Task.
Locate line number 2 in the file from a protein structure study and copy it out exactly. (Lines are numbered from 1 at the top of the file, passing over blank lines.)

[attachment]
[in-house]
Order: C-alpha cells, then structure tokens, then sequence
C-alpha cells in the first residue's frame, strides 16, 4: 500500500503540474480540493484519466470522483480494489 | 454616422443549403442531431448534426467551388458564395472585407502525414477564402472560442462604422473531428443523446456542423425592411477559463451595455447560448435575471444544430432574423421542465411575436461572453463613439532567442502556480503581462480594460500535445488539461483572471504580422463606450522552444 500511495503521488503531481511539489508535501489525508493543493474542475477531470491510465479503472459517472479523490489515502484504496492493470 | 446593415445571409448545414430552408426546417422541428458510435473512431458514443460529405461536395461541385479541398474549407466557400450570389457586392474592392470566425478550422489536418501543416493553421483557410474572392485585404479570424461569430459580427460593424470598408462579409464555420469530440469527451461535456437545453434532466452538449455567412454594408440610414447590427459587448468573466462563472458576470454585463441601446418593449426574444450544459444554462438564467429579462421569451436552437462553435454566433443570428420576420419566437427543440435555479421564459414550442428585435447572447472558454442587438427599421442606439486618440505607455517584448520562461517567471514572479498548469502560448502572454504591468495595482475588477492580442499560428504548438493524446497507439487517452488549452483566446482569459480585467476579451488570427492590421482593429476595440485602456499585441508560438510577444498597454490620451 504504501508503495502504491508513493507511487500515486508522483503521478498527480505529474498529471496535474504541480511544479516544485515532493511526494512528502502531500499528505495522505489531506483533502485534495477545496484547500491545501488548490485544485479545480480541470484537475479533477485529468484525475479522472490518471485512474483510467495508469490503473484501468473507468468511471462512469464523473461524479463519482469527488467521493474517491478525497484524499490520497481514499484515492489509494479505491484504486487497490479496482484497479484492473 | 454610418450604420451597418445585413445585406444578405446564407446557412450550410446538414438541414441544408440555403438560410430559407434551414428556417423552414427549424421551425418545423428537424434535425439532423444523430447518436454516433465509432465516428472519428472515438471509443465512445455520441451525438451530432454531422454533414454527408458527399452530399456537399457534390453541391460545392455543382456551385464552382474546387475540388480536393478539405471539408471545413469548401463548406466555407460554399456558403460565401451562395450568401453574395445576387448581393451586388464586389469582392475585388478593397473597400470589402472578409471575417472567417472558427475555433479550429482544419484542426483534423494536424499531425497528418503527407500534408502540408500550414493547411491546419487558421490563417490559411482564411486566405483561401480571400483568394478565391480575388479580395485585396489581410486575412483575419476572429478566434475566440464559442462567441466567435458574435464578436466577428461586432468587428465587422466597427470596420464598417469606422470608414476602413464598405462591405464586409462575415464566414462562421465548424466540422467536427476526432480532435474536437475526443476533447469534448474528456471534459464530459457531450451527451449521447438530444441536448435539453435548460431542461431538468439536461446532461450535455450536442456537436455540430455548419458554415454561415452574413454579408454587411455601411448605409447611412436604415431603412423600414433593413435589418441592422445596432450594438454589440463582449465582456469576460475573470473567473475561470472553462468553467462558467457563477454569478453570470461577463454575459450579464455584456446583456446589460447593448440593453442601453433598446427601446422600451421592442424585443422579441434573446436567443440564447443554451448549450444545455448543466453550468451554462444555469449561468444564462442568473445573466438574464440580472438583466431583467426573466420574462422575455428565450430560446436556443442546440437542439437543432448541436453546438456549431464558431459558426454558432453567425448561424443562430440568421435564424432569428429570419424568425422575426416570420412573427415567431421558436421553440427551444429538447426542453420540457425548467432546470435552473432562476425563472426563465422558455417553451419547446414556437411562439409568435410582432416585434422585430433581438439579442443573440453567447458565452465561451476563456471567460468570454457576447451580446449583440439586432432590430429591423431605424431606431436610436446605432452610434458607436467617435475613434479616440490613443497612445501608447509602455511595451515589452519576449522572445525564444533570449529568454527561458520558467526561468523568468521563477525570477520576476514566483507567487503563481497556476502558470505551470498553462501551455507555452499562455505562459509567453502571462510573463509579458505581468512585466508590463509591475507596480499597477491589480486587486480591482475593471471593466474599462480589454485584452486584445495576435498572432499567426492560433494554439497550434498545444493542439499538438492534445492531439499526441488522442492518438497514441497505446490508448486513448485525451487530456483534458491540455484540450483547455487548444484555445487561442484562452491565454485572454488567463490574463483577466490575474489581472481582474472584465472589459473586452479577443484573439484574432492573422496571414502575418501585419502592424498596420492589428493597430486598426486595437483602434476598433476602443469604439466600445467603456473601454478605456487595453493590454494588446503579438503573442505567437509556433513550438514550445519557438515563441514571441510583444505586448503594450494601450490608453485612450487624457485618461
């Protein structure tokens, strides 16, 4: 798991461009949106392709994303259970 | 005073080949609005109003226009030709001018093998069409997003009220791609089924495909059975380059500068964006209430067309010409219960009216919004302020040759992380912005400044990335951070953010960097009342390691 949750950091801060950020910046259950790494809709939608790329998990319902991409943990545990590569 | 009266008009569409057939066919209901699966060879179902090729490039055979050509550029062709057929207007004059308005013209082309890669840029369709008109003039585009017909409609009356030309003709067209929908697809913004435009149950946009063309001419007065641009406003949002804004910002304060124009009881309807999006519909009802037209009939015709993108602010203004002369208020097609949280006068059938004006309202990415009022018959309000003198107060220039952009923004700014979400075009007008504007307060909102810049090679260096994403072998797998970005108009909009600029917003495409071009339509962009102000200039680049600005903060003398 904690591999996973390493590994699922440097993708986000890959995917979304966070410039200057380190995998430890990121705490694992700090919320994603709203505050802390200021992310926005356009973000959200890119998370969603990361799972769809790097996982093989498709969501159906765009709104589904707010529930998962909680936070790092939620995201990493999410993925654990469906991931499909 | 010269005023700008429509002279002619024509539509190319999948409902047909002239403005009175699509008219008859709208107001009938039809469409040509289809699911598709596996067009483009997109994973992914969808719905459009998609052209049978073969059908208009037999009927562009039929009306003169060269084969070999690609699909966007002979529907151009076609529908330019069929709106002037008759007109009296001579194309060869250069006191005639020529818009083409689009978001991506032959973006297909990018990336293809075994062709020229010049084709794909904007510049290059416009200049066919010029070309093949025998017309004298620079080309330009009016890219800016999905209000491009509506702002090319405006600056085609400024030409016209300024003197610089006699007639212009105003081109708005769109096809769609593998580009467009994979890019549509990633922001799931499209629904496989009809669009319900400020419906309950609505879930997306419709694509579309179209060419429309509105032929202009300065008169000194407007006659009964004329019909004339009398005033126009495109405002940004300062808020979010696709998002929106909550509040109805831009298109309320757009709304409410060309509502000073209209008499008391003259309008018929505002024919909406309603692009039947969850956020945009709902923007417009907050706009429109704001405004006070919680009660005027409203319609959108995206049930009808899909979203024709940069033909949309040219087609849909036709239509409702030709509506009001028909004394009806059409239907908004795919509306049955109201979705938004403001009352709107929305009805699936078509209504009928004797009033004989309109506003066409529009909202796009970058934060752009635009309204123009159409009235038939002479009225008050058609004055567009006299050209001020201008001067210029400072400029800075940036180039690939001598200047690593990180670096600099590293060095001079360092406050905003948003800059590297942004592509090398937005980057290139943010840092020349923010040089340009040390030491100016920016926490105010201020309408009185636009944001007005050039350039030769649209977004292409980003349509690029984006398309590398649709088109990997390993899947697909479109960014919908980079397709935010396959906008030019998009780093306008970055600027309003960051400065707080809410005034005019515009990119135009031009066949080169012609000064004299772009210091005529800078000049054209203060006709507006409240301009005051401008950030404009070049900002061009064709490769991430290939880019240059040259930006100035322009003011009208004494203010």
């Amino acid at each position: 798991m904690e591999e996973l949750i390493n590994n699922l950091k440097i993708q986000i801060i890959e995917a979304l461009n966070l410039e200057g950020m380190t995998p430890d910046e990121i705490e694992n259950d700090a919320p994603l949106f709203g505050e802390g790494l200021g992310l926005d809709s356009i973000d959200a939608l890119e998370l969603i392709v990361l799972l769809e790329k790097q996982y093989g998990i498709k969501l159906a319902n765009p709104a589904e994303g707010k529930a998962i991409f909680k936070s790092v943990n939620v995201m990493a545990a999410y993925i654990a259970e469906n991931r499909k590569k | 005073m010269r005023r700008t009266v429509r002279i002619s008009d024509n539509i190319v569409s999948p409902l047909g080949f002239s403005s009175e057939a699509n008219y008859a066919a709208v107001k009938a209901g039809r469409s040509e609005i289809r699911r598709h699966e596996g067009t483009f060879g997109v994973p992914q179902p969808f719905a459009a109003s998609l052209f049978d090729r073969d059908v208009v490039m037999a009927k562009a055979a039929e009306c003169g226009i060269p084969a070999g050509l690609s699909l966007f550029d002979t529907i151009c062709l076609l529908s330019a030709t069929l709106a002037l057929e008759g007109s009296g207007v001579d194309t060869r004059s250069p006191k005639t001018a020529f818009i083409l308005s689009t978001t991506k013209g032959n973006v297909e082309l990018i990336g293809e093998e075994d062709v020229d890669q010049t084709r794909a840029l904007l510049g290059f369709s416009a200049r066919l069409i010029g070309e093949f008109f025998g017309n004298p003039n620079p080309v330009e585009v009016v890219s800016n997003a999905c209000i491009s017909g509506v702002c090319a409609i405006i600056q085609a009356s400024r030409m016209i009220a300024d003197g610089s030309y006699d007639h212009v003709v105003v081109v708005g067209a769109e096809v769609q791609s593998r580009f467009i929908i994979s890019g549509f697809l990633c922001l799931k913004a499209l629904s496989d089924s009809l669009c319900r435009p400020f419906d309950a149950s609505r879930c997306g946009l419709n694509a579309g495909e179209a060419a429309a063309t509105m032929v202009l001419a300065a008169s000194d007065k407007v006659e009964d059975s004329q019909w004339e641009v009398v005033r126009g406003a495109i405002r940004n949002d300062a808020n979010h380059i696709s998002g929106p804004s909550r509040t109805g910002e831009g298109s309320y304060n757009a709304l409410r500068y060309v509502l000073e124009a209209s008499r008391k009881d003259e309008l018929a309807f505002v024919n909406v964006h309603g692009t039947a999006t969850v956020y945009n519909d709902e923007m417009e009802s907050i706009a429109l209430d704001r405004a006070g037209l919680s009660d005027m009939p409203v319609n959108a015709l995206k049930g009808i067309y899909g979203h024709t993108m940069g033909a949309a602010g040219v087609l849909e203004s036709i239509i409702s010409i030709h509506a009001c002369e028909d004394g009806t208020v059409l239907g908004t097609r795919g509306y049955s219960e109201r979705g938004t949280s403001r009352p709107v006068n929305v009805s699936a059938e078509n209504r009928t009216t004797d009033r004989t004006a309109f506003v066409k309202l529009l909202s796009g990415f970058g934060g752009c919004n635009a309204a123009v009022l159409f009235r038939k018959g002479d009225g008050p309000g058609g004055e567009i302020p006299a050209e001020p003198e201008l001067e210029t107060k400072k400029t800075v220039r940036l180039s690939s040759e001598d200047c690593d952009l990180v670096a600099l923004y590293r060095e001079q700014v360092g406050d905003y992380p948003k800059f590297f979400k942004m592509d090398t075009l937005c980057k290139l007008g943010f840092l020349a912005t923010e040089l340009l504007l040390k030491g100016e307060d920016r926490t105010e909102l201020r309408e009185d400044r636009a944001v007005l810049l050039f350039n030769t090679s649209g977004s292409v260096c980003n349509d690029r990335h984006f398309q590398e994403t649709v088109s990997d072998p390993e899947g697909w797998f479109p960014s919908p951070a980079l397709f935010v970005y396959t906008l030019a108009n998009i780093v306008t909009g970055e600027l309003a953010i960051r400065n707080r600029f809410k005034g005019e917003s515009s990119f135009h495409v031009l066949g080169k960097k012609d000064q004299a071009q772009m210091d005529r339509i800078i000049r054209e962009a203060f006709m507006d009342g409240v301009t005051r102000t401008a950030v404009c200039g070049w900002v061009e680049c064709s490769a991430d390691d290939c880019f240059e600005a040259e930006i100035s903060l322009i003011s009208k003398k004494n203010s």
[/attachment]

Order: C-alpha cells, then structure tokens, then sequence